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Data: Compared to 2019, GST Collection fell by more than 25% during March to June 2020 in 27 States/UTs

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COVID-19’s impact on economy is now well known. GST collection numbers from March to June 2020 clearly demonstrate the impact of lockdown. In 27 States/UTs, the GST collection between March & June 2020 fell by more than 25% compared to 2019. Here is a detailed data story on COVID-19’s impact on GST collection across the country between March & June 2020. 

As per a Press Release dated 01 August 2020, the gross GST revenue collected for July 2020 was ₹ 87.4 thousand crores. This is 86% of the GST revenue collected during the same month last year. 

The second phase of India’s attempt to come out of COVID-19 induced National Lockdown i.e. Unlock 2.0, was effective from 01 July 2020. Unlock 2.0 opened up more economic and business activities in continuation to Unlock 1.0 which was effective from 01 June 2020

However, the gross GST collection for July’2020 was less than that of June’2020, where in it was ₹ 90.9 thousand crores. Government attributes the higher GST collection in June to the arrears from the previous months (Feb-May’20) which are paid in June’ 20, in view of the extension provided due to COVID-19. 

In spite of the collection of arrears, the GST collection for June’2020 was 9% less than that of June’2019. In this story, we do a detailed comparison of GST revenues collected during and in the aftermath of Lockdown, with the same period last year, along with analysing how different States fared in terms of GST revenue collection during this period, compared to the last year. 

Gross GST Collection during 1st Quarter FY 2020-21 is 58% of the collection in 2019-20

The Nation-wide Lockdown was announced on 24 March’2020, which was extended further, and the Unlock process started from 01 June 2020.  As per the information available on the official GST Portal,  the Gross GST Collection  i.e. CGST, SGST, IGST (inclusive of GST on Import of Goods) & Cess, for March’20 was ₹ 96.7 thousand crores. This is around 8.5% less than that of March’2019, where in it was ₹1.05 lakh crores.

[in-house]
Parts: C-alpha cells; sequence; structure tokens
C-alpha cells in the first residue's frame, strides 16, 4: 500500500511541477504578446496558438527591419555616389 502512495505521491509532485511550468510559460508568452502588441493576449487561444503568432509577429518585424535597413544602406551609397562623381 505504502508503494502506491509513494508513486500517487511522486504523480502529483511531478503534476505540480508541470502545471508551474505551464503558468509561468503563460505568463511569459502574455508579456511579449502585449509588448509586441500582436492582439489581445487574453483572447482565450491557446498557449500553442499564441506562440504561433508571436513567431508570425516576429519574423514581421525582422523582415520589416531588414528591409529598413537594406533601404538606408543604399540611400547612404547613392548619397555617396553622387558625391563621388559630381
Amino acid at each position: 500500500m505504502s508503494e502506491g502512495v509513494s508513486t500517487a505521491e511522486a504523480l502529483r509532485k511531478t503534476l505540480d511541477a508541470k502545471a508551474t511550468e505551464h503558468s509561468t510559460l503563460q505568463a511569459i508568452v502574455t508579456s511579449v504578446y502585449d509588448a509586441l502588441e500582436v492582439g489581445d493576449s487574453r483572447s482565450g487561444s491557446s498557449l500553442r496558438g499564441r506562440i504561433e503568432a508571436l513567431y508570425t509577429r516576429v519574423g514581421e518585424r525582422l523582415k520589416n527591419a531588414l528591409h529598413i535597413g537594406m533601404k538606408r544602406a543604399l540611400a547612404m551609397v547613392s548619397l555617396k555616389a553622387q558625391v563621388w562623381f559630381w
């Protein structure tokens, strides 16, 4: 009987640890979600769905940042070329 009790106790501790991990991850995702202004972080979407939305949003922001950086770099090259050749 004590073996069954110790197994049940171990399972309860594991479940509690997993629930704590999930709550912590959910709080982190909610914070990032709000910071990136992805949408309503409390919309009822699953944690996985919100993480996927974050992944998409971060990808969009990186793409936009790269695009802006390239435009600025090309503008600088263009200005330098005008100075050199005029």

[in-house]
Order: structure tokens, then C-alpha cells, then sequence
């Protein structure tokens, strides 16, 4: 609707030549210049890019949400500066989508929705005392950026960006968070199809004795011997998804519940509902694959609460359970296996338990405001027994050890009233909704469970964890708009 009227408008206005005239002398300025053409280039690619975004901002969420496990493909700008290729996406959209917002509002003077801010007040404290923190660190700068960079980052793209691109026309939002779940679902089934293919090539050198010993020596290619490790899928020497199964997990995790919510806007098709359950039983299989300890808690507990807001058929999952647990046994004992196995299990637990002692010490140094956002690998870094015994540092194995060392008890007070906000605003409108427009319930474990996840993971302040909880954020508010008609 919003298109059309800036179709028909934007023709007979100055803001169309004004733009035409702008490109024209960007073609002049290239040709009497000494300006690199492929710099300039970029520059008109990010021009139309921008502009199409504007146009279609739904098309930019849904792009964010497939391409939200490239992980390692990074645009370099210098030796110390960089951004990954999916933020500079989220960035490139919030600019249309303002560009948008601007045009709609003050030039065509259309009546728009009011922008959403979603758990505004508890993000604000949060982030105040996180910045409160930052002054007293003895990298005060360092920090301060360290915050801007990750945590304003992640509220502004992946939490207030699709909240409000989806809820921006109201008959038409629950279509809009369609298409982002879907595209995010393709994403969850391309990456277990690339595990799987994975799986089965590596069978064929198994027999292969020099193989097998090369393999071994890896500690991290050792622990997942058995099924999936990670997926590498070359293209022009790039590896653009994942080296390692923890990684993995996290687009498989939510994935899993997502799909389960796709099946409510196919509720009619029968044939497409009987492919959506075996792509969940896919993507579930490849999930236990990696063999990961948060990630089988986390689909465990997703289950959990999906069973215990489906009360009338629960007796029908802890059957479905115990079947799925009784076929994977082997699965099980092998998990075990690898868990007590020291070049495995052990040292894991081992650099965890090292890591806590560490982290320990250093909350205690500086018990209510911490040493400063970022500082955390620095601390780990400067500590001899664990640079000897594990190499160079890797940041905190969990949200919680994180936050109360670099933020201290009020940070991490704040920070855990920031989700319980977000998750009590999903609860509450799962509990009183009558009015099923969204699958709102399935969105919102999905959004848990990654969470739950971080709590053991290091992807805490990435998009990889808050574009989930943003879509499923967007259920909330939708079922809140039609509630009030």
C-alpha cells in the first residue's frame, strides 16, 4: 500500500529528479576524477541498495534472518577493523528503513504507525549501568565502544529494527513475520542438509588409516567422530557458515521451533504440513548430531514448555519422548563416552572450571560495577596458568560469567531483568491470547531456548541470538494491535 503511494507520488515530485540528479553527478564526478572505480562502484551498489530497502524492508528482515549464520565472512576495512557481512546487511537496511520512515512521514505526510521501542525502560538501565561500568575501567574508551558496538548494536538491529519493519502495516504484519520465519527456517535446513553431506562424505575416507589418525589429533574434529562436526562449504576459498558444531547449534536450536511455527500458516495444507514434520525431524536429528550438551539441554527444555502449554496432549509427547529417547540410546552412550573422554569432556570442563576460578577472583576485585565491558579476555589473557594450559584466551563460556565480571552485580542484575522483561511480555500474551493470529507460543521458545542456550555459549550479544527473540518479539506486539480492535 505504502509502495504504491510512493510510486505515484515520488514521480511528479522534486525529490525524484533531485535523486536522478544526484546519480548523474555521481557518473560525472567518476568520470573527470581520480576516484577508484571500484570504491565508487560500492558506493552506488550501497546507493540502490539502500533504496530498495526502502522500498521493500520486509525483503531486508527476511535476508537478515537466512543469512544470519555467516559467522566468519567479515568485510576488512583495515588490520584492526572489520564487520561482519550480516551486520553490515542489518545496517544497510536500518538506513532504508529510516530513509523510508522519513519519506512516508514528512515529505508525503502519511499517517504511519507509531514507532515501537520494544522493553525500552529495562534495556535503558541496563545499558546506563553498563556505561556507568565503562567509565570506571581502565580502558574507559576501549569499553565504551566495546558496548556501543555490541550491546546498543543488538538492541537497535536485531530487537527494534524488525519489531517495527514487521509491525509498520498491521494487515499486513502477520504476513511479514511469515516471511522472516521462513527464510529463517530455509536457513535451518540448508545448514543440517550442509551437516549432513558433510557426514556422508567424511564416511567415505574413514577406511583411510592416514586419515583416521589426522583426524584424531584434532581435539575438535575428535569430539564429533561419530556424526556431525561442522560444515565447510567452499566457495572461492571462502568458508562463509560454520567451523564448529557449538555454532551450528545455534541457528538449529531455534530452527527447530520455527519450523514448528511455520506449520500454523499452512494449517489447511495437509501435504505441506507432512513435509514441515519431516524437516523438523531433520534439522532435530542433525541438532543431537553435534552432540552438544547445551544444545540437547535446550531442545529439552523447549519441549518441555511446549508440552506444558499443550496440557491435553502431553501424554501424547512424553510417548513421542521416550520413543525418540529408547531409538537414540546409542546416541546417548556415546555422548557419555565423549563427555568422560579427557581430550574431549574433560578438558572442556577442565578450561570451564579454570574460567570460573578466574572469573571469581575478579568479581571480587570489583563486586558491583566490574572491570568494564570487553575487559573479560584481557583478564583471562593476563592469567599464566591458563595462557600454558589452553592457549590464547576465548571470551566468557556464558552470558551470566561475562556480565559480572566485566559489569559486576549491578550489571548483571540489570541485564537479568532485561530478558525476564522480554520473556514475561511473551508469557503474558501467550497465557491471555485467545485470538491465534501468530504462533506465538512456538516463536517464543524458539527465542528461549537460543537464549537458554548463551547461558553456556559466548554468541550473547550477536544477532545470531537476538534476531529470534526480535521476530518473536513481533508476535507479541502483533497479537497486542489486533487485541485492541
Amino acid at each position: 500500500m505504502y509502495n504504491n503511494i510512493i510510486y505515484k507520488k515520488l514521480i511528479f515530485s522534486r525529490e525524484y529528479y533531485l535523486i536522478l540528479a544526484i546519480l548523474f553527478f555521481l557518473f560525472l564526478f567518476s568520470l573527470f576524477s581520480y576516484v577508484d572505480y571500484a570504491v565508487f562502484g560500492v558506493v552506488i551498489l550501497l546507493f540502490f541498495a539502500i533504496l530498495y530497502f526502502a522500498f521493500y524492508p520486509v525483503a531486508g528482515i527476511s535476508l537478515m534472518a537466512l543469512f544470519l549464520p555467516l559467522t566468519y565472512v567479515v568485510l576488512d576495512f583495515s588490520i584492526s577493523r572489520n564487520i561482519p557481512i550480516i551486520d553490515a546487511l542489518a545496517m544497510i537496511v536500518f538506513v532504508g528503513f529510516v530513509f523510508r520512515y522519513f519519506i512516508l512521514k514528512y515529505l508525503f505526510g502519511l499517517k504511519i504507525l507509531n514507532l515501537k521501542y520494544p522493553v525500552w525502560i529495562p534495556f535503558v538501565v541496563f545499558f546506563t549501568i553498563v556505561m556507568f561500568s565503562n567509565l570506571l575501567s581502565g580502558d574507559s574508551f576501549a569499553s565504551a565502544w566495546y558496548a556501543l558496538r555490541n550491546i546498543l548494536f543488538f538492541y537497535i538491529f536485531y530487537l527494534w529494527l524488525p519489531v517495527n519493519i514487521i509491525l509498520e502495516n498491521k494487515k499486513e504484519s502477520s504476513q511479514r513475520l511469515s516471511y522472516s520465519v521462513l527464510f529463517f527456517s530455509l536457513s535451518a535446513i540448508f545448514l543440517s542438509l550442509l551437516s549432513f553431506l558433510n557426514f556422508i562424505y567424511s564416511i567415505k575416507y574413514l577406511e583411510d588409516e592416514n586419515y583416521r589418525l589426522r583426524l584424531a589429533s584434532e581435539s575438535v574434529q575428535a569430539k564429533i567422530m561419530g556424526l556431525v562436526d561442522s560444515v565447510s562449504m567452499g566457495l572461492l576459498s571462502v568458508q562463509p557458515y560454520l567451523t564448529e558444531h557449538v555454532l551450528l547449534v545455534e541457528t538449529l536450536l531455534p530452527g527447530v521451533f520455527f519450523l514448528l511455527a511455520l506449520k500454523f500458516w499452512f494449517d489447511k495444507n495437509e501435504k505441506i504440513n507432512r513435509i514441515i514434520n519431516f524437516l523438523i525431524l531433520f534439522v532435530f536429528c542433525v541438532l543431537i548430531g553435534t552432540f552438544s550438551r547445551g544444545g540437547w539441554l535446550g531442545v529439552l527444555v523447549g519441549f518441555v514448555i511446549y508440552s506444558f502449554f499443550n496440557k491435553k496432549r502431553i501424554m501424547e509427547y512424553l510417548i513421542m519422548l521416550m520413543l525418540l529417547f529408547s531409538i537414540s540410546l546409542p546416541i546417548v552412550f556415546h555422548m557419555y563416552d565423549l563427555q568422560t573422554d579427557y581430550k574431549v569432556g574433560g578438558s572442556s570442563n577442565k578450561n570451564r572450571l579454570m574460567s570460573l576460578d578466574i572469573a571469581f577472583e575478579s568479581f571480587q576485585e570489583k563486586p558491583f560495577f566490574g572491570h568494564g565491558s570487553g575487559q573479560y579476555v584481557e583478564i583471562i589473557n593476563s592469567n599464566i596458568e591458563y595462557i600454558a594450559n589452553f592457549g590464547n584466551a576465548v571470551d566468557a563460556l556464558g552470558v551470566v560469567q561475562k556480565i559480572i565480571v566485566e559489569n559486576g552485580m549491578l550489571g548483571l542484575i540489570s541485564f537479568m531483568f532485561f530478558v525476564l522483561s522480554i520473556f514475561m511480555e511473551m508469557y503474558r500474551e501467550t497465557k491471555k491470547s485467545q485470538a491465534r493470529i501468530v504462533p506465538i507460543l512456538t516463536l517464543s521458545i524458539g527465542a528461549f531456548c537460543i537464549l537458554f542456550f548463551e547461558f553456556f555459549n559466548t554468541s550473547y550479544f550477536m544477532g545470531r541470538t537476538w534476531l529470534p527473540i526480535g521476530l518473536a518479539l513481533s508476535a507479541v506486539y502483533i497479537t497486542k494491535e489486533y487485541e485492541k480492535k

Lack of Economic activity during the ensuing months had a severe impact of the GST collection. The collection fell by 72% in April’2020 compared to the same month in 2019. In the previous year ₹ 1.12 lakh crores were collected in April, while it was only ₹ 31.6 thousand crores in the current year.  The month of May’2020 recorded a slight improvement compared to previous month.  However, the collections in May were only around 60% of Gross GST collected during the same month the previous year. 

As part of the relief measures, Government of India extended the due dates for GST payments of earlier months to June’2020. With the first phase of Unlock being implemented and the arrears being paid, GST collection for June’2020 increased to ₹ 90.3 thousand crores. In-spite of this, the gross collection was around 9% less than that of June’2019. 

Overall, during the first quarter of FY 2020-21, the gross GST collected was ₹ 1.83 lakh crores. This is nearly 41% less than the collection of Q1 of 2019-20, during which the Gross GST collection was ₹ 3.11 lakh crores. 

Gross GST Collection of 27 States/UTs fell by more than a quarter during March-June 2020, compared to 2019

While the numbers at the national levels indicate a major fall in GST collection during the first quarter of 2019-20, it is not even across the states, with few states performing better while others recording a major dent in their GST collection compared to that of last year.  

We take a look at the Gross GST collection for each of the States for the four-month period March-June’2020. Only 4 States/UTs have managed record an increase in Gross GST collection equal to or more than 2019, with only 4 other states recording a less than 25% reduction compared to last year.